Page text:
identify major issues and prioritize work that will help elaborate and clarify the General Principles.
Businesses, NGOs and governments are encouraged to participate and identify gaps the practice of
businesses regarding human rights where the WG can make a difference.
Introduction to the UN Guiding Principles on Business and Human Rights
Monday, 26 Nov 2018, 09:30, Room XXI
This session reviewed the history and basic content of the UNGPs. It was conducted by Ms. Lene
Wendland who has led the issue of business and human rights in the OHCHR for the past 15 years.
The session was primarily aimed at first-time attendees to the forum or those who were not familiar
with the UNGPs. The main objective was to provide an overview of the origin and substance of the
UNGPs to allow the attendees to better understand the background and foundation of the discussions
that will take place during the forum.
The UNGPs are organized into three main pillars that reflect a ‘protect, respect, and remedy’
framework: 1. State duty to protect human rights, 2. Corporate responsibility to respect human rights,
and 3. Access to remedy for violations of human rights. A key message was that the UNGPs are meant
to apply to all actors, both state and business. The principles were constructed in such a way that they
do not contain any new legal obligations for states, but rather they elaborate on existing obligations and
allow for new legal developments (e.g. new or stronger obligations adopted through other mechanisms).
Labour Rights and Human Rights Due Diligence
Monday, 26 Nov 2018, 13:30, Room XXI
The objectives set for this session included facilitating exchange of experiences on how corporate
human rights due diligence processes can help enterprises to identify, prevent, mitigate and account for
adverse labour rights impacts, including the fundamental principles and rights at work, working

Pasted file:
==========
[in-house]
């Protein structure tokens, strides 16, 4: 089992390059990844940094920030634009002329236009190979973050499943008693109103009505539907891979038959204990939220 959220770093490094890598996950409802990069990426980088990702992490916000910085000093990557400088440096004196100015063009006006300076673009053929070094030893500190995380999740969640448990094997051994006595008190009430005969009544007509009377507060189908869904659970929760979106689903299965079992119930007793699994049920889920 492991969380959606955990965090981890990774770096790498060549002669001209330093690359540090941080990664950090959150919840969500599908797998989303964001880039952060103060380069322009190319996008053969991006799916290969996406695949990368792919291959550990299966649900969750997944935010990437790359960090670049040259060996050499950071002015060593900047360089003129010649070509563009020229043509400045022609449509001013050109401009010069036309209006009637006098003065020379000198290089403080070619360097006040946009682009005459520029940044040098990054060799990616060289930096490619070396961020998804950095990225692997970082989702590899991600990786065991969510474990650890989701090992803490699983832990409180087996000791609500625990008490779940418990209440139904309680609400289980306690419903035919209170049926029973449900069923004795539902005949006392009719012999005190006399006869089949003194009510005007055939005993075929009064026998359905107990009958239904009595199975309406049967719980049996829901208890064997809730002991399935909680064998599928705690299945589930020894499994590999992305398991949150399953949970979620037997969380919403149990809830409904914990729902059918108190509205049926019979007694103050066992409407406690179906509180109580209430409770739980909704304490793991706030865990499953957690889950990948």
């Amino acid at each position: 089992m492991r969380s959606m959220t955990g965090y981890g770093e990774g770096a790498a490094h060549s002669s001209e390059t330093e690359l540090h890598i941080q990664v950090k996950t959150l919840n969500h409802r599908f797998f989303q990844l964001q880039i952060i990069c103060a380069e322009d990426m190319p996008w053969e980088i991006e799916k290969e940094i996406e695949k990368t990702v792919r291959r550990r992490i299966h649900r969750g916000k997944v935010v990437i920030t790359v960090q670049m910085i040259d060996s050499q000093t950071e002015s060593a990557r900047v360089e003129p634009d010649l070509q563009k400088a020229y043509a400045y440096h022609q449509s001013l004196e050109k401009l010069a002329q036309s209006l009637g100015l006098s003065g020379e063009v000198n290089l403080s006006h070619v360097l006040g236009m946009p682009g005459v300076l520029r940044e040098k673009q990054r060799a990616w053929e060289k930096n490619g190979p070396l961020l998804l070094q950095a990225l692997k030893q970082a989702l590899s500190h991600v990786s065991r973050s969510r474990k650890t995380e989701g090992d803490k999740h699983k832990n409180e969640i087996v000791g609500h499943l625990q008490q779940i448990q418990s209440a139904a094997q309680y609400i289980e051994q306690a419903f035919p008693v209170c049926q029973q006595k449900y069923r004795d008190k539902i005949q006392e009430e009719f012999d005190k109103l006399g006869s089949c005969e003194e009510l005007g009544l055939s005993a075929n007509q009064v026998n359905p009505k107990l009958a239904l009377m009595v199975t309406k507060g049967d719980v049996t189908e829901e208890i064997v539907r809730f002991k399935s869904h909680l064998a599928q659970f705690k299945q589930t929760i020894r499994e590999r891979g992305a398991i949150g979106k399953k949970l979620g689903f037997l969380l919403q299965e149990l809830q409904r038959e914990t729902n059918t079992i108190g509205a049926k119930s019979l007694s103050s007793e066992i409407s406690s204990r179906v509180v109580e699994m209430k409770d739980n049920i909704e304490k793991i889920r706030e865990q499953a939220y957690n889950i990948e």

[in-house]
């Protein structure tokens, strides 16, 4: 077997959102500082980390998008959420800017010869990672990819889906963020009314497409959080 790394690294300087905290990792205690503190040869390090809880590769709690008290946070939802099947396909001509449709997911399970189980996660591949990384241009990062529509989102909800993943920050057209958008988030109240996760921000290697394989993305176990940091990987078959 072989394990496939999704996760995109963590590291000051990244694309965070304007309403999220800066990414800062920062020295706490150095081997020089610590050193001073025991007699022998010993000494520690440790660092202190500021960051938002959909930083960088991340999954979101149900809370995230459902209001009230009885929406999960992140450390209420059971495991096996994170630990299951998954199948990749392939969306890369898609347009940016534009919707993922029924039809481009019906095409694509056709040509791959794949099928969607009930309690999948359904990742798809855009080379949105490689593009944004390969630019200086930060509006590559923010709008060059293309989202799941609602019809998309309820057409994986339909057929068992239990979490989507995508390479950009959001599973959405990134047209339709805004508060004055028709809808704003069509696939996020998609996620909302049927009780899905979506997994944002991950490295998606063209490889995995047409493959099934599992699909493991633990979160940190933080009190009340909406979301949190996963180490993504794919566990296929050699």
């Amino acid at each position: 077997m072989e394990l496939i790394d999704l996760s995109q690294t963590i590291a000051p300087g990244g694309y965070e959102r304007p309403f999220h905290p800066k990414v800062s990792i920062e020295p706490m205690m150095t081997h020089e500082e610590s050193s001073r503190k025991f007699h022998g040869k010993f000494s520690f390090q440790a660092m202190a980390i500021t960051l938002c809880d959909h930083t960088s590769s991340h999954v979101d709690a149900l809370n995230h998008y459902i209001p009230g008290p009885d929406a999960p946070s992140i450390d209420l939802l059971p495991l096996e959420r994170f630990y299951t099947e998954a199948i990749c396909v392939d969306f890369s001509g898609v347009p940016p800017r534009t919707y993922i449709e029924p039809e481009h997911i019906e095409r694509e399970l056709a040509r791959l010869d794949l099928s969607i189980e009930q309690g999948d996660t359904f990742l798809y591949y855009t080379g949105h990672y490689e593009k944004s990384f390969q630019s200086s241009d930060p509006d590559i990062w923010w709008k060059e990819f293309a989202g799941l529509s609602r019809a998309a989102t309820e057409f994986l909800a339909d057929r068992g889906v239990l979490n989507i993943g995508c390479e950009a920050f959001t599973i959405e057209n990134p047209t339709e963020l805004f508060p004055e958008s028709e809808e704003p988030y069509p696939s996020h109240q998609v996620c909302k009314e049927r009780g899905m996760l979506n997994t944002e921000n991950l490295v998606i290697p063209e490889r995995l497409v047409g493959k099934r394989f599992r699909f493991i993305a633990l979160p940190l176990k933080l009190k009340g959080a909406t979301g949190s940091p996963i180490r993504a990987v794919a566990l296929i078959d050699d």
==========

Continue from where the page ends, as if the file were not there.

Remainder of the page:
conditions, OSH, hours of work, wages, etc. Furthermore, it aimed at providing examples of meaningful
consultation with potentially affected groups and other relevant stakeholders, and the central role of
freedom of association and collective bargaining as well as industrial relations and social dialogue in
In her presentation Dr. Stefanie Freyberg, German Federal Ministry of Labour and Social Affairs, first
made general initial remarks about the 2017 revised text of the ILO MNE Declaration. She highlighted
the tripartite character of the declaration and recognised that the revision had been necessary to achieve
consistency with other international frameworks, to lay out international labour standards in detail, to
provide clear orientation for enterprises on how to work with risk management and to clearly describe
duties of governments, states and enterprises. She continued with domestic experience with the NAP in
Germany which serves to implement the UNGPs. Its goal is to achieve a status quo in which at least 50
% of all enterprises in Germany with more than 500 employees incorporate human rights and due
diligence into their conduct by 2020. In this connection, the German Government has been developing
supporting measures for companies that include the launching of sector dialogues, focusing on specific
sectors with human rights challenges; the creation of a help desk - National Agency for Business and
Economic Development - which serves as a contact point for companies and provides initial guidance
regarding the requirements under the NAP; and the functioning of the ILO Help Desk supported by the
German Government. Mr. Roberto Suarez Santos, SG of the International Organisation of Employers
(IOE), considers the delivering on the practical level to be of utmost importance. The essential idea is
to protect not only labour rights but also employer rights and thus find a right balance. He mentioned
that freedom of association is not respected in some countries, such as Algeria, Venezuela and Togo.
Mr. Rob Johnston, ASG of the International Transport Workers’ Federation (ITF), pointed out that the
same effort must be put into implementation of minimum standards as had been put into negotiation of
the text. In that respect the ITF has deployed 150 inspectors worldwide who enforce the agreed rules
and who have so far conducted more than 850 examinations across the world. The ITF has also been